Construction toys consist of “many different individual elements which can be built together and taken apart”, according to Noschka & Knerr (1986).
Construction toys are intended to realise a model. A model is quite simply an analogue of the object about which the person-at-play seeks knowledge and information. During the process of gaining information the analogue replaces the object itself.
Construction toys are motivated by the idea of putting a variety of forms together so children from about six months old can be presented with these toys in the form of geometric figures. The most common of these are six geometric categories:
bricks, plates, rods/pipes, solids, bars/logs and moulds.
Back in history these were always made of wood or stone. Today’s construction toys are mostly lightweight plastic. Many children are also familiar with a variety of moulds for use with natural materials like clay, modelling clay, mud, pastry and especially sand.
In order to build something, the elements have to fit together in some way. There are six types of connecting principles:
studs (as in LEGO bricks), screws and bolts, spring lock, snap lock, string or adhesive/glue.
Through play with these shapes and materials, small children start to learn the elementary construction principles and combinations. They then progress, encountering the same principles but with a variety of degrees of difficulty, different types of models and materials and different types of complexes, dependent on the size and manufacture of the model.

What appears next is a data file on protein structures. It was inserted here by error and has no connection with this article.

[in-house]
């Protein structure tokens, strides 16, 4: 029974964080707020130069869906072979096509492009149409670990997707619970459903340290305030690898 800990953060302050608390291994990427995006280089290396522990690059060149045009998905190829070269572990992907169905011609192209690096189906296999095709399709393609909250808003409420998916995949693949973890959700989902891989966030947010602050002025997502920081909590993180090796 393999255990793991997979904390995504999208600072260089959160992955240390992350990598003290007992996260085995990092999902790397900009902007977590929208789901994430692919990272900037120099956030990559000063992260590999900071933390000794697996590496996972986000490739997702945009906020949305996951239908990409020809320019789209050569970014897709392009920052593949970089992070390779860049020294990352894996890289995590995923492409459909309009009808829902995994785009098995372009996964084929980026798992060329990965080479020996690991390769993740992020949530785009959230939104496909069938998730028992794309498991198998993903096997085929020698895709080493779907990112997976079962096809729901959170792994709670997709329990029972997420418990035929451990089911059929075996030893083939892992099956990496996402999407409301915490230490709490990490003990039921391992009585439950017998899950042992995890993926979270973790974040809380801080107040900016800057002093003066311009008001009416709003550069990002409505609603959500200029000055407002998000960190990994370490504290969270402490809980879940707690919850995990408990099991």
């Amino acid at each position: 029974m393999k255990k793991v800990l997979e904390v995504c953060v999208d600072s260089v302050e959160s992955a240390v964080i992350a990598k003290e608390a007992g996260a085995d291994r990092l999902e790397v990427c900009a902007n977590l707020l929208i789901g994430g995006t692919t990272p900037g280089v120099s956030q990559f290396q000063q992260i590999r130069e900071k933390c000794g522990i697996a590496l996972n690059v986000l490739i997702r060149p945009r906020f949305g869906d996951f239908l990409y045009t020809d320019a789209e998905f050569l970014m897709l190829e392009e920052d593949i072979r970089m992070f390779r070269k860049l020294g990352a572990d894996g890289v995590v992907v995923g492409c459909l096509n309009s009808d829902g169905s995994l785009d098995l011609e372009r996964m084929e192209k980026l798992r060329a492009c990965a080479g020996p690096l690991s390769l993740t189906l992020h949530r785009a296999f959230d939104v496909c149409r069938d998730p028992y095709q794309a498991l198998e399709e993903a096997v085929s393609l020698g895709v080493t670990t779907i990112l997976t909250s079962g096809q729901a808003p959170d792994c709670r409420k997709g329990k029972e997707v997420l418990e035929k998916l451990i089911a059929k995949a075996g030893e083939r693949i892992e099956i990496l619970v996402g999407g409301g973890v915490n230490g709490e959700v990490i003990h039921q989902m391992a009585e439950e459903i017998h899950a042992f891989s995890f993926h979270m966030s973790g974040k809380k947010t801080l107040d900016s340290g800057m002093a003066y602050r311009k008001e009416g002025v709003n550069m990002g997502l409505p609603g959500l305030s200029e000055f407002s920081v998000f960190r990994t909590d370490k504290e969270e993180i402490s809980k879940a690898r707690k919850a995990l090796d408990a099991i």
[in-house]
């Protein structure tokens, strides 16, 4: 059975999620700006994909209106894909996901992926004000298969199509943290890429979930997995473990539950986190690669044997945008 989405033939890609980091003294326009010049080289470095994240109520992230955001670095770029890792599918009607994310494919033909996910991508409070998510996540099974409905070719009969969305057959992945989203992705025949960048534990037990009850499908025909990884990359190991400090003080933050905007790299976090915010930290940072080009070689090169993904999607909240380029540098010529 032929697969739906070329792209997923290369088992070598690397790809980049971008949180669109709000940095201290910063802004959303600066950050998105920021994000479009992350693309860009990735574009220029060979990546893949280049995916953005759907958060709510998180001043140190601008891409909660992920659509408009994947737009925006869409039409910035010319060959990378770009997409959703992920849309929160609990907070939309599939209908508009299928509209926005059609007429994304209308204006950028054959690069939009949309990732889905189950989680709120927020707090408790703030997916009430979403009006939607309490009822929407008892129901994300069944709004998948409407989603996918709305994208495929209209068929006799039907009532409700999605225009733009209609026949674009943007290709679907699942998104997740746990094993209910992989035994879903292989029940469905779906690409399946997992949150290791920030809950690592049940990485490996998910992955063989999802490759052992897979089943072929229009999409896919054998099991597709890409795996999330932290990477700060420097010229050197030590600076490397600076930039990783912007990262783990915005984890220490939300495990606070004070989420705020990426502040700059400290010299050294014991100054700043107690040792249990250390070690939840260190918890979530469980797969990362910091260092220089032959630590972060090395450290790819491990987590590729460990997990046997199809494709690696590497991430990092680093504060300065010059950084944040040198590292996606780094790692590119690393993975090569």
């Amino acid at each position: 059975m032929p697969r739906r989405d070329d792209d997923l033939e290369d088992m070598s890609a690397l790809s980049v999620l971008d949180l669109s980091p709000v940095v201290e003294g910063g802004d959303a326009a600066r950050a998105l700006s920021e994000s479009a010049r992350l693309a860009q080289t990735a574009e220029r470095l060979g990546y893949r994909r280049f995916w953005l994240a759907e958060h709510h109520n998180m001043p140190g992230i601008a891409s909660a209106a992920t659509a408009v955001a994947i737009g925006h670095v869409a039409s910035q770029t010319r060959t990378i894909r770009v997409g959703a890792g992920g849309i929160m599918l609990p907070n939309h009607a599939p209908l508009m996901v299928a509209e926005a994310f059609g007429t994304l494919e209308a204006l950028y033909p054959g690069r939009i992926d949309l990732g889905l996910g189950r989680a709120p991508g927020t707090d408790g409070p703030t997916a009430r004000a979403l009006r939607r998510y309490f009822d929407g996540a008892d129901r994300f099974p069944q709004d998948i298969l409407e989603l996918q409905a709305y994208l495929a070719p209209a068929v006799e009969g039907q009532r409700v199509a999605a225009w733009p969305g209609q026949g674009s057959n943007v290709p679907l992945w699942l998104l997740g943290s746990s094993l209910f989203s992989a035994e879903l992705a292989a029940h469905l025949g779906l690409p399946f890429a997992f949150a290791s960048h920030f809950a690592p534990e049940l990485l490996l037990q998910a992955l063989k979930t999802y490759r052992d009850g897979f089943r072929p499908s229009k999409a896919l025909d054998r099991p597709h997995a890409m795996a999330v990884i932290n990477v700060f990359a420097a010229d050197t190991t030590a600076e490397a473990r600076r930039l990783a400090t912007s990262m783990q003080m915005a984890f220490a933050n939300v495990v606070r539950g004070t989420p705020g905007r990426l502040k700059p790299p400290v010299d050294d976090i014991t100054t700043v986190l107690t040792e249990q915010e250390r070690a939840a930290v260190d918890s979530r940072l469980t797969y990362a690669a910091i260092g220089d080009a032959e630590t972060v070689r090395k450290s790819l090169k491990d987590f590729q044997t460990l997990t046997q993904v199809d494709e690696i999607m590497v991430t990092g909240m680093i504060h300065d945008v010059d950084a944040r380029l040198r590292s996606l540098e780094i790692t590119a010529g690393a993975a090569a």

The following ten points represent the kind of knowledge the child will gain about elements/geometric forms - their physical qualities and the relationships between them:
1. Geometric forms are solid, isolated, suitable for stacking, transportable and cannot be bent or broken
2. In addition to colour and pattern, geometric forms have a specific surface, they have structure and they have a certain smell (especially when they are new).
3. Geometric forms sometimes make a soundwhich changes when they are put together, banged together or hit with other things or when they fall on the floor.
4. Each geometric shape has angles, corners, surfaces, shape, length, width, height and volume and they can be put together to create new angles, corners, surfaces, shape, lengths, widths, heights and volumes.
5. The elements take up spaceaccording to their form, length, width and volume.
6. Geometric shapes are named after their shape, length, width and volume.
7. Any one element can be used in different connections which greatly increases the number of different forms which can be made out of a set.
8. There is equivalence between the length/volume of e.g. bricks - Four quarter units placed end to end equal the length and volume of one whole unit.
9. Elements can be arranged and rearranged.
10. Contrary to clay and water, geometric elements are discontinuous (or separate) and can be spread out and gathered together again in a conglomerate pile or they can be put together systematically to create continuity/connection.
Throughout the ages, children have played with natural materials, e.g. stone and wood. Opportunities for play and learning have naturally changed with changes in society and in the materials we use.
In the 19th century there were Fröbel bricks. The LEGO brick, well-known across the globe, is an invention of the 20th century and is based on a principal of basic 4-stud and 8-stud bricks in different colours. Other construction toys with different types of elements are also well-known, e.g. BRIO-MECH and MECCANO elements with holes, nuts and bolts, and soft plastic pegs from K’NEX.
The LEGO TECHNIC construction system is unique. There are hundreds of different units and elements, building instructions and manuals where the structural complexity of the models approaches the level of a functional technical science.